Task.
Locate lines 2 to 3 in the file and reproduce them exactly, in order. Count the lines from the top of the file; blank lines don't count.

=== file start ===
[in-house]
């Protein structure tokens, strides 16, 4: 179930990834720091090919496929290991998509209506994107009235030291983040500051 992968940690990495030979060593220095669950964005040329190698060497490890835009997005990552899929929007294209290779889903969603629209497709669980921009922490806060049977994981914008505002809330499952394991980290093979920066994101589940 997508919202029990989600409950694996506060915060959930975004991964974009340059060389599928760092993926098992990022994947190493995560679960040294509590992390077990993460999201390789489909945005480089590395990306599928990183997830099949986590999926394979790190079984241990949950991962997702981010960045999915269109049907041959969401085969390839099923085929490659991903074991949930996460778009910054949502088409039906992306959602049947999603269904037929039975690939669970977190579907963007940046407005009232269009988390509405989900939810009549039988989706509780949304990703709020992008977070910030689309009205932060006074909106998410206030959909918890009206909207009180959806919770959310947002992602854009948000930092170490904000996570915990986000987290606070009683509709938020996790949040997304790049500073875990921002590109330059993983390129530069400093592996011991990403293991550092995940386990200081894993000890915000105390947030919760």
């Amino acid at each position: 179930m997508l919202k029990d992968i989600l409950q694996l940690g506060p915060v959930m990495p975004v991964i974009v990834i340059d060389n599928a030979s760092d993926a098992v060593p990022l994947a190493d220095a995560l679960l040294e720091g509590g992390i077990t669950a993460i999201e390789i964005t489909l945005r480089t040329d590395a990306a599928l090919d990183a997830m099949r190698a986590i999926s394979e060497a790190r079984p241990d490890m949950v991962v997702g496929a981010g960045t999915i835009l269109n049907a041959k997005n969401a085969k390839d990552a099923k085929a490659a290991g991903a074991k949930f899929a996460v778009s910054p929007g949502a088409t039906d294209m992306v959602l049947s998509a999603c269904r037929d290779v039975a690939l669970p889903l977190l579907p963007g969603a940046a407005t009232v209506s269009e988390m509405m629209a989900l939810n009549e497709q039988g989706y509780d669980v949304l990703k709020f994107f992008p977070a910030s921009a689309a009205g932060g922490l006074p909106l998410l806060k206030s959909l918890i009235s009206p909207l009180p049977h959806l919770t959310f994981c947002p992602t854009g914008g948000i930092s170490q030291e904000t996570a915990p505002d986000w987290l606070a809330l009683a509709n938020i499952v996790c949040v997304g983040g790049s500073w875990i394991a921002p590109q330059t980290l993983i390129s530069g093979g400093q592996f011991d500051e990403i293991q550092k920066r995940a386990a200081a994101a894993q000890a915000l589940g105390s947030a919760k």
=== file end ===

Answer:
């Protein structure tokens, strides 16, 4: 179930990834720091090919496929290991998509209506994107009235030291983040500051 992968940690990495030979060593220095669950964005040329190698060497490890835009997005990552899929929007294209290779889903969603629209497709669980921009922490806060049977994981914008505002809330499952394991980290093979920066994101589940 997508919202029990989600409950694996506060915060959930975004991964974009340059060389599928760092993926098992990022994947190493995560679960040294509590992390077990993460999201390789489909945005480089590395990306599928990183997830099949986590999926394979790190079984241990949950991962997702981010960045999915269109049907041959969401085969390839099923085929490659991903074991949930996460778009910054949502088409039906992306959602049947999603269904037929039975690939669970977190579907963007940046407005009232269009988390509405989900939810009549039988989706509780949304990703709020992008977070910030689309009205932060006074909106998410206030959909918890009206909207009180959806919770959310947002992602854009948000930092170490904000996570915990986000987290606070009683509709938020996790949040997304790049500073875990921002590109330059993983390129530069400093592996011991990403293991550092995940386990200081894993000890915000105390947030919760």
């Amino acid at each position: 179930m997508l919202k029990d992968i989600l409950q694996l940690g506060p915060v959930m990495p975004v991964i974009v990834i340059d060389n599928a030979s760092d993926a098992v060593p990022l994947a190493d220095a995560l679960l040294e720091g509590g992390i077990t669950a993460i999201e390789i964005t489909l945005r480089t040329d590395a990306a599928l090919d990183a997830m099949r190698a986590i999926s394979e060497a790190r079984p241990d490890m949950v991962v997702g496929a981010g960045t999915i835009l269109n049907a041959k997005n969401a085969k390839d990552a099923k085929a490659a290991g991903a074991k949930f899929a996460v778009s910054p929007g949502a088409t039906d294209m992306v959602l049947s998509a999603c269904r037929d290779v039975a690939l669970p889903l977190l579907p963007g969603a940046a407005t009232v209506s269009e988390m509405m629209a989900l939810n009549e497709q039988g989706y509780d669980v949304l990703k709020f994107f992008p977070a910030s921009a689309a009205g932060g922490l006074p909106l998410l806060k206030s959909l918890i009235s009206p909207l009180p049977h959806l919770t959310f994981c947002p992602t854009g914008g948000i930092s170490q030291e904000t996570a915990p505002d986000w987290l606070a809330l009683a509709n938020i499952v996790c949040v997304g983040g790049s500073w875990i394991a921002p590109q330059t980290l993983i390129s530069g093979g400093q592996f011991d500051e990403i293991q550092k920066r995940a386990a200081a994101a894993q000890a915000l589940g105390s947030a919760k």